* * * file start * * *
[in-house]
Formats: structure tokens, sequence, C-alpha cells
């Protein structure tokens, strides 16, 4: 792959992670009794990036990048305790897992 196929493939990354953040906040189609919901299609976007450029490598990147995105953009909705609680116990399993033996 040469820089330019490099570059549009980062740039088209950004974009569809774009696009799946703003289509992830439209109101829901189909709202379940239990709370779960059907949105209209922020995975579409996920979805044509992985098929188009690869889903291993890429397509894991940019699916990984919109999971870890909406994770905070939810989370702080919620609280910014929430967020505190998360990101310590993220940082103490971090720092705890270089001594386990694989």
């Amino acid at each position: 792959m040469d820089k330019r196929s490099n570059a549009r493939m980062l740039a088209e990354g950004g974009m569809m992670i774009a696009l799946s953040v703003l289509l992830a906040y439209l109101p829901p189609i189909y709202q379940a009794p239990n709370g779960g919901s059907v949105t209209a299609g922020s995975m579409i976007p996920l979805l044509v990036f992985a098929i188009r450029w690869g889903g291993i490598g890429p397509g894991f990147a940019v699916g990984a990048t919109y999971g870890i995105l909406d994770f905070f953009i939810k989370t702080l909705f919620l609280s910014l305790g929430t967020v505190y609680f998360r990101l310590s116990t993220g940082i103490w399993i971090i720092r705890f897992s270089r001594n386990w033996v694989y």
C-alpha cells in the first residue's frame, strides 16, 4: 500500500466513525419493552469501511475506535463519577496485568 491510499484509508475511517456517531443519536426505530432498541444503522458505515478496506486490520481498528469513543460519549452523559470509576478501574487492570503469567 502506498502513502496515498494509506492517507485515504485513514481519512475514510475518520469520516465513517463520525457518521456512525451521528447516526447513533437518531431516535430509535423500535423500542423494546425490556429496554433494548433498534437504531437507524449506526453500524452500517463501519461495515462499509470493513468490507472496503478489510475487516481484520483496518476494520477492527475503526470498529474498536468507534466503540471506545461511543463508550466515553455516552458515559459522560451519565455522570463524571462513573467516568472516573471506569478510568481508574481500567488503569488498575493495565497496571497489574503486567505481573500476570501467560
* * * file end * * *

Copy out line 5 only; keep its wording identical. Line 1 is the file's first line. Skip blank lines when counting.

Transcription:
C-alpha cells in the first residue's frame, strides 16, 4: 500500500466513525419493552469501511475506535463519577496485568 491510499484509508475511517456517531443519536426505530432498541444503522458505515478496506486490520481498528469513543460519549452523559470509576478501574487492570503469567 502506498502513502496515498494509506492517507485515504485513514481519512475514510475518520469520516465513517463520525457518521456512525451521528447516526447513533437518531431516535430509535423500535423500542423494546425490556429496554433494548433498534437504531437507524449506526453500524452500517463501519461495515462499509470493513468490507472496503478489510475487516481484520483496518476494520477492527475503526470498529474498536468507534466503540471506545461511543463508550466515553455516552458515559459522560451519565455522570463524571462513573467516568472516573471506569478510568481508574481500567488503569488498575493495565497496571497489574503486567505481573500476570501467560